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Consultation calamity continues

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Controversial: School shake-up plans were met with protests

FOLLOWING the Council’s decision to cease its consultation into the future of post-16 education in Haverfordwest, having also aborted its previous consultation, The Pembrokeshire Herald contacted the Welsh Government. We asked for information on its Schools Reorganisation Guidance and the extent of any difficulties local authorities had encountered in relation to it.

The Welsh Government refused to disclose the information requested. This was not on the basis that it did not have it, but on the principle that its publication would affect its role as the final arbiter of reorganisation proposals presented by Welsh local authorities.

Herald staff thereafter made a series of Freedom of Information Act requests to the other 21 Welsh local authorities to establish whether there was any pattern to the difficulties Pembrokeshire County Council has evidently encountered in both running the consultation properly and following the Welsh Government’s statutory guidance on its obligations.

Perhaps the guidance was just too complex for officers to follow. The results of our inquiry reveal that is not the case. We were surprised that a number of local authorities, notably Ceredigion, were able to respond to our queries not only well within the twenty-day limit but by return of email.

The Herald asked the following questions of individual councils:

· How many consultations has the Council carried out under the terms of the School Standards and Organisation (Wales) Act 2013?

· Has the Council discontinued or ceased any consultations once it has started?

· Has the Council received any legal challenge in respect of their proposals published under the terms of the Act and Code?

In relation to the first question, Councils (excluding Pembrokeshire) had held 85 consultations.

Only one other Council had discontinued or abandoned more than one consultation, Bridgend. Denbighshire also discontinued a consultation, having reassessed its business case.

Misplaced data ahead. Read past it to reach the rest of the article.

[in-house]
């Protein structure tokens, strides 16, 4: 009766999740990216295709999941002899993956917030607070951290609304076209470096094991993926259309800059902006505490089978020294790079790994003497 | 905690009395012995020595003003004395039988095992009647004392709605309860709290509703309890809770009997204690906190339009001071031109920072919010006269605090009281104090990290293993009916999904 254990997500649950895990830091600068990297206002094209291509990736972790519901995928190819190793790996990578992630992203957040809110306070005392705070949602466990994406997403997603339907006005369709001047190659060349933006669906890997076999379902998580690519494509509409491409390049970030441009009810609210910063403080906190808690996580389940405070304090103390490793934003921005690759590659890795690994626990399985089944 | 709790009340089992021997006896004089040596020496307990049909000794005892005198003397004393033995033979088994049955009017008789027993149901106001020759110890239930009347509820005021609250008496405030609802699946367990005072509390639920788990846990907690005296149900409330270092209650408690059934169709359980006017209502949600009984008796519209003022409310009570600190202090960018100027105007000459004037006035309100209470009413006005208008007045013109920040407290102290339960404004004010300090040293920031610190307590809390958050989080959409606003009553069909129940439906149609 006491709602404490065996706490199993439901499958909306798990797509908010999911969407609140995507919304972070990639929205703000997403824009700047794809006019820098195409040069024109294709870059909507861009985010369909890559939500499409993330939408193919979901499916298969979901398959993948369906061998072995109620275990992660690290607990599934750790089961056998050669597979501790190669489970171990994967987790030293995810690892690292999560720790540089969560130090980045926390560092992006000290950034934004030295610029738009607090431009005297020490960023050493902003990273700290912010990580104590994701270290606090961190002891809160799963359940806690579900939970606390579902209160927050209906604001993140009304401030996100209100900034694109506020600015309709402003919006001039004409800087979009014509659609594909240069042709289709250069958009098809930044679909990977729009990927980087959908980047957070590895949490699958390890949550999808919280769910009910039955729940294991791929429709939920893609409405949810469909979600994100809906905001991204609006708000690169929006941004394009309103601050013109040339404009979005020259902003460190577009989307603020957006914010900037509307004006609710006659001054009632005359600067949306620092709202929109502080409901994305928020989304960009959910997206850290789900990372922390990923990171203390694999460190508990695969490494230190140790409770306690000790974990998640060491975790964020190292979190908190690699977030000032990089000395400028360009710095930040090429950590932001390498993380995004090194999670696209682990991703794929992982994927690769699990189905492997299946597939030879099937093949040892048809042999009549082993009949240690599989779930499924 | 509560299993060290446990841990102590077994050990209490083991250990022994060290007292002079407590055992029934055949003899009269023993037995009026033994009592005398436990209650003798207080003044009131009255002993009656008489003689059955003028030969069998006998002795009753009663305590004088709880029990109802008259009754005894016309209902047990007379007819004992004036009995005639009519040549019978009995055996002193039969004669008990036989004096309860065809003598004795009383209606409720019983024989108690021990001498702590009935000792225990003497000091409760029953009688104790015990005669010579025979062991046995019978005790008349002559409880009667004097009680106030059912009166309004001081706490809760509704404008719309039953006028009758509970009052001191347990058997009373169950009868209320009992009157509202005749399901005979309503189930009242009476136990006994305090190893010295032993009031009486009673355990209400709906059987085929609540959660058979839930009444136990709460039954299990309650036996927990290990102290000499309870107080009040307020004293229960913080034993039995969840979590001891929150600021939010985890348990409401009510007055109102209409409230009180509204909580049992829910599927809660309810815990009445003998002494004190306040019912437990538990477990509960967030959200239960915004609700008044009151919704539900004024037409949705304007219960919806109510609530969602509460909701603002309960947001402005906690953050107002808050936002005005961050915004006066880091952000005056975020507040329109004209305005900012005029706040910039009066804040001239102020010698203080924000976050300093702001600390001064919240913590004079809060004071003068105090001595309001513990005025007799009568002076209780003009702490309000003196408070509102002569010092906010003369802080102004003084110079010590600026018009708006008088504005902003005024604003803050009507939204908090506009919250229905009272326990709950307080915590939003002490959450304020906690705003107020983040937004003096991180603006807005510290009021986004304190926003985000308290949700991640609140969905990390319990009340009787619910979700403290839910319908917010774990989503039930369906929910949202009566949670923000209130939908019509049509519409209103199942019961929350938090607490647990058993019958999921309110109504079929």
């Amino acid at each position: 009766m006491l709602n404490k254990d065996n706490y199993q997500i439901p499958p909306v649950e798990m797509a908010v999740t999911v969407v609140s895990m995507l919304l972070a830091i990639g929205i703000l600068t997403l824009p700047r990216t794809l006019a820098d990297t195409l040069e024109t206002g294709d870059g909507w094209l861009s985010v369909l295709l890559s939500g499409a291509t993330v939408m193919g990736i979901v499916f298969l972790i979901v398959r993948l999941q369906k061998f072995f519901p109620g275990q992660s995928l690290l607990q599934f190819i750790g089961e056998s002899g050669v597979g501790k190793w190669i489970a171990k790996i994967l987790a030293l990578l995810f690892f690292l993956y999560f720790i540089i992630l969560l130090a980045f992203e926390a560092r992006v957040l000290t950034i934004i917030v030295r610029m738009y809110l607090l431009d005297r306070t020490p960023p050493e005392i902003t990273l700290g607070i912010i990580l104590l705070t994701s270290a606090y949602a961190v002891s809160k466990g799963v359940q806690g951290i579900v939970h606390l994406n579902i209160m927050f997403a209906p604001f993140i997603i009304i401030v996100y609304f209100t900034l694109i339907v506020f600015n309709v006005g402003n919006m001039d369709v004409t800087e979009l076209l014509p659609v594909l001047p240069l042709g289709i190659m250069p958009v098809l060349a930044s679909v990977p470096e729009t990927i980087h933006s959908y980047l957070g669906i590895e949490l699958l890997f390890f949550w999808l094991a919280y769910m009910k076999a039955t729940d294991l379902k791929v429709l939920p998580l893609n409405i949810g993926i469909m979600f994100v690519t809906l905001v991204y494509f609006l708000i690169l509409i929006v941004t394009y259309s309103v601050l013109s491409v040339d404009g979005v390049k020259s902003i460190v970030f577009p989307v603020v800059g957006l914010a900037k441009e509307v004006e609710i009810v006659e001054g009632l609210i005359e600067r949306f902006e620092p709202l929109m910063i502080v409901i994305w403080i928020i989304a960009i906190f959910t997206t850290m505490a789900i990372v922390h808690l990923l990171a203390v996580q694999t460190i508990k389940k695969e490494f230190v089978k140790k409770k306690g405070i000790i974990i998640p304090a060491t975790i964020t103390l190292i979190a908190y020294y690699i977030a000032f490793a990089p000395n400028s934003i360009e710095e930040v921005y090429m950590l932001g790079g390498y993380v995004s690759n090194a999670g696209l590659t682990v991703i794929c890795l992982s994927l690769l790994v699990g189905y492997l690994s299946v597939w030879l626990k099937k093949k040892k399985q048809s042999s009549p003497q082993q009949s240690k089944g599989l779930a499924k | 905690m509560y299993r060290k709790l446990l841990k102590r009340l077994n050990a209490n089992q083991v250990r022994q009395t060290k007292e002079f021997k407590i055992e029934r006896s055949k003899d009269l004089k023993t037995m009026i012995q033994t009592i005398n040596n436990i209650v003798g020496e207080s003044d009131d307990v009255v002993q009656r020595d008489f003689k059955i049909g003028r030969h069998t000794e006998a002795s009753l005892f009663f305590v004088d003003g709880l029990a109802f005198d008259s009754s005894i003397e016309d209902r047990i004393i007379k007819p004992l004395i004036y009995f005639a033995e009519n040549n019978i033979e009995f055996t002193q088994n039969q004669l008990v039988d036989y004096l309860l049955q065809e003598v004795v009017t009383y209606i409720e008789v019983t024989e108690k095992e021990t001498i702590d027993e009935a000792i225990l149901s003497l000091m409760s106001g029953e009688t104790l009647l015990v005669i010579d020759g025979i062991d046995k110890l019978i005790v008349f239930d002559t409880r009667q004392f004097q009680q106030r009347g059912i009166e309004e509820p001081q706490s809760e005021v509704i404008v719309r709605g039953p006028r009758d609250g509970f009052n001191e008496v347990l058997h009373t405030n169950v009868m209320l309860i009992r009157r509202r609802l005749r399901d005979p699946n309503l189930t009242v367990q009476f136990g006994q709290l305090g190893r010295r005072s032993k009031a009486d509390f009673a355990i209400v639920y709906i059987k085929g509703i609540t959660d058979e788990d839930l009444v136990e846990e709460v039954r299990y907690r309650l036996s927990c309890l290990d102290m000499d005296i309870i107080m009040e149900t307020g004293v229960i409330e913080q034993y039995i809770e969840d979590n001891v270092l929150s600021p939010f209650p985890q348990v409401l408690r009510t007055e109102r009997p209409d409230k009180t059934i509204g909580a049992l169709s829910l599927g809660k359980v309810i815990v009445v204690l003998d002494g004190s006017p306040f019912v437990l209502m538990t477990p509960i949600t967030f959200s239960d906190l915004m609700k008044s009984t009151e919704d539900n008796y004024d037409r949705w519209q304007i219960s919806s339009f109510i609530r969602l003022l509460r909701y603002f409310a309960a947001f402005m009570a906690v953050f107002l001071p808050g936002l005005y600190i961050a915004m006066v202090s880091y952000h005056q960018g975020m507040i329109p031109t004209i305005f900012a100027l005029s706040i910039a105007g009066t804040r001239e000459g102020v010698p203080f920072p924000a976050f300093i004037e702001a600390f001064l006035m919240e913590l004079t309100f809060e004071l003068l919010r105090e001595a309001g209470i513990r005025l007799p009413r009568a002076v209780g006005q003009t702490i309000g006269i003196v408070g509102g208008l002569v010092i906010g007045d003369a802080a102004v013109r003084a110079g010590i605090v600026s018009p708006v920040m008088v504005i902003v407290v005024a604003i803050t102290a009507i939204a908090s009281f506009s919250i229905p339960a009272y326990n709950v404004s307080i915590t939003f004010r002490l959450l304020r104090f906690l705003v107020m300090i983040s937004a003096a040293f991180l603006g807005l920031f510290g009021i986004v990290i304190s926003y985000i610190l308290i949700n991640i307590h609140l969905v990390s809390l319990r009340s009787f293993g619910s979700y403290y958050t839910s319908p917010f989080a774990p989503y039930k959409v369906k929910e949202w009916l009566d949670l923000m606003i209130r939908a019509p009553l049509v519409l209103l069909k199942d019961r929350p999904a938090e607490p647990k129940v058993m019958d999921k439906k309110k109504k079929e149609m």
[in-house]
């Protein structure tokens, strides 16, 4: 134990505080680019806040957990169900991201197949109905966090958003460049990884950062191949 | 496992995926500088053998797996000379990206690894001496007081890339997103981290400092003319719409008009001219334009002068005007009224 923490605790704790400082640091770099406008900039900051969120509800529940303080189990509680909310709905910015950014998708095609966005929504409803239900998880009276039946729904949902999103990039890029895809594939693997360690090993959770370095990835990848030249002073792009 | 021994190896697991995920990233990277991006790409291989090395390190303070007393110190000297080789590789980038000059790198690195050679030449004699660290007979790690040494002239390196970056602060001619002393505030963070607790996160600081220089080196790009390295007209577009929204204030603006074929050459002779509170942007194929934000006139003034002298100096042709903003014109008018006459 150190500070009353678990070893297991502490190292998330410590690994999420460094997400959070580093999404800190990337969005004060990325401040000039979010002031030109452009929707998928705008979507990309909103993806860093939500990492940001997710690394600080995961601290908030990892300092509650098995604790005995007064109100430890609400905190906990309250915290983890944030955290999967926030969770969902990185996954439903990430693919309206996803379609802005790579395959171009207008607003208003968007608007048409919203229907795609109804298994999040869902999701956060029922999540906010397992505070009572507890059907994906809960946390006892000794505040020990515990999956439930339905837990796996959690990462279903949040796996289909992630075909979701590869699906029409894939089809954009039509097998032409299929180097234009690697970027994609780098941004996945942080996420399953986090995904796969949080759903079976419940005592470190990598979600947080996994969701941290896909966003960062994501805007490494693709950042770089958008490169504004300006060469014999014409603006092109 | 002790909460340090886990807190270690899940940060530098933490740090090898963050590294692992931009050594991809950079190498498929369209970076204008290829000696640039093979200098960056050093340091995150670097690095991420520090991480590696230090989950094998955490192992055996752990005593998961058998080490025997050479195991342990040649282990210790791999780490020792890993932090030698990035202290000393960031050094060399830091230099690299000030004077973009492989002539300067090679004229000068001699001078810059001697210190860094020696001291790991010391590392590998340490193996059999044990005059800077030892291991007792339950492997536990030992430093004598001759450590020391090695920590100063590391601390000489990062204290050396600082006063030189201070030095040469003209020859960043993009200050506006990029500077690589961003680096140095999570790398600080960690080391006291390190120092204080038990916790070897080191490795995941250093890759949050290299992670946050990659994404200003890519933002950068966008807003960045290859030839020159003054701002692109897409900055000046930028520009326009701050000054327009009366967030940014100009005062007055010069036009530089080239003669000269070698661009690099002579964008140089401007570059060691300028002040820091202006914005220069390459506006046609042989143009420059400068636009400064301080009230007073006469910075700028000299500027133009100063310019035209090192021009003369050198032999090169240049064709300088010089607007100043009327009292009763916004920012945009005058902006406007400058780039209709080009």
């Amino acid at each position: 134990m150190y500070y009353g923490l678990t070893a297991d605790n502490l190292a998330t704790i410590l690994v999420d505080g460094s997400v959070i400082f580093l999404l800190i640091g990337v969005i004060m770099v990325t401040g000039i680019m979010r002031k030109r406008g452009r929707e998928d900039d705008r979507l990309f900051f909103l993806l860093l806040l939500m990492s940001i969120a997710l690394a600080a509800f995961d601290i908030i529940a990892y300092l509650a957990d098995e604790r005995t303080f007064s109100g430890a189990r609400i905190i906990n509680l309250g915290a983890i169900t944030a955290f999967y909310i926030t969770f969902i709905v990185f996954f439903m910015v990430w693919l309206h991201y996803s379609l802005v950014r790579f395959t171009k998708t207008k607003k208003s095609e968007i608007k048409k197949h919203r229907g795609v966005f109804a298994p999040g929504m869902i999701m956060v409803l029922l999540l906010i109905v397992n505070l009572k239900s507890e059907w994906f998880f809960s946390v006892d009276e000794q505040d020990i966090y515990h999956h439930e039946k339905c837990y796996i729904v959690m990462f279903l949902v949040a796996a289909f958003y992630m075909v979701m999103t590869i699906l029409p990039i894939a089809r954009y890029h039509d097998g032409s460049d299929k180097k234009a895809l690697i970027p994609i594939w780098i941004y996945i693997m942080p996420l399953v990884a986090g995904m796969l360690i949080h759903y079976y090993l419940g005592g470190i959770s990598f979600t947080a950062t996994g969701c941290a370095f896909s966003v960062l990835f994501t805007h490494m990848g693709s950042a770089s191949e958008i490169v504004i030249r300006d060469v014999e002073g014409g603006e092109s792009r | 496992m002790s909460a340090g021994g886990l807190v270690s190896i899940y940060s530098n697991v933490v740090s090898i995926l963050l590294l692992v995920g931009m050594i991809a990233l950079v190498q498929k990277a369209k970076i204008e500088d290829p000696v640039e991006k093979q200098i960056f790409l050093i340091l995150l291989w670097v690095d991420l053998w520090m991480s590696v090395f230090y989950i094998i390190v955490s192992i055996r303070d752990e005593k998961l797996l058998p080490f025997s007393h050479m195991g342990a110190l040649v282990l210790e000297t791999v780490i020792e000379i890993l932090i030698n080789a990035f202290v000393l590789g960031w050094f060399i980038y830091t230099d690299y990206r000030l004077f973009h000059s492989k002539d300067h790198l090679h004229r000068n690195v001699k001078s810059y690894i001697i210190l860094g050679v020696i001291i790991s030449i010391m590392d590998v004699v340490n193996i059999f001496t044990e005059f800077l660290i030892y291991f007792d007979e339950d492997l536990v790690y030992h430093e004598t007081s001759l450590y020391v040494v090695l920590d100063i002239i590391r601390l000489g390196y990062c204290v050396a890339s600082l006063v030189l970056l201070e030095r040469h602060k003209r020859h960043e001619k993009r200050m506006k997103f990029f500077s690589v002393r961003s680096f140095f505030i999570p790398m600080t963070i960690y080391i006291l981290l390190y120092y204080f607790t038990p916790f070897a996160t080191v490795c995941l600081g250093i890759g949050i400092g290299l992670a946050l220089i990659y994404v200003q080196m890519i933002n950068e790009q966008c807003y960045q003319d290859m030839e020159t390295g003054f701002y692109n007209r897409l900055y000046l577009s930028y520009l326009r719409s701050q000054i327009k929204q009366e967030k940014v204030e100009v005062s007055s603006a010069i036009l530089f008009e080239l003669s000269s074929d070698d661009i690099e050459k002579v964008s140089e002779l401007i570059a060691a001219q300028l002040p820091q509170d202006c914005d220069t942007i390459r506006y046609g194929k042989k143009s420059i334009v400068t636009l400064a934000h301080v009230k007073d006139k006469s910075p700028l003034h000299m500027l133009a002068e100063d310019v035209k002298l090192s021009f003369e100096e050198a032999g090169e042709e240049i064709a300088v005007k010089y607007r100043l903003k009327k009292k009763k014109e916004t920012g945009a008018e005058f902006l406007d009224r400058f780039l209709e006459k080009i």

Interestingly Bridgend Council has discontinued or abandoned three consultations. It pools its legal expertise with Pembrokeshire.

Three other Councils had received legal challenges, Bridgend, Denbighshire and Rhondda Cynon Taf.

Unless the position is markedly and significantly different at the sole remaining Council to respond, Pembrokeshire and Bridgend are alone in having to halt or abandon consultations once started. Pembrokeshire IS alone in having to halt what amounted to a re-run of a previous consultation on the same grounds as it had discontinued the original.

It appears that the complexity of the regulations is not such that the legal and institutional minds of other local authorities are bewildered and bewitched by them.

Jamie Adams is fond of pointing out Pembrokeshire’s exceptional status as an authority, a county, and a brand. Now something else has distinguished Pembrokeshire County Council from other Welsh local authorities.

The Council is yet to embark on a further consultation about the future of Haverfordwest’s secondary schools. Events appear, however, to indicate that there are going to be few surprises when it is announced.

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Tragedy above Milford Haven takeaway

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DYFED POWYS POLICE has confirmed that a 20-year-old male passed away in Milford Haven last Saturday, April 17.

Police were called to the USA Fried Chicken store on Charles Street at around 1:30pm but have said there are no suspicious circumstances.

A Herald reporter was at the scene and witnessed a number of police cars and an ambulance while plain-clothed officers were also seen.

HM Coroner has been informed.

A Welsh Ambulance Service spokesperson added: “We were called to Charles Street in Milford Haven on Saturday 17 April at approximately 1.34pm to reports of a medical emergency. We attended the scene with one emergency ambulance where we assisted colleagues from the police.”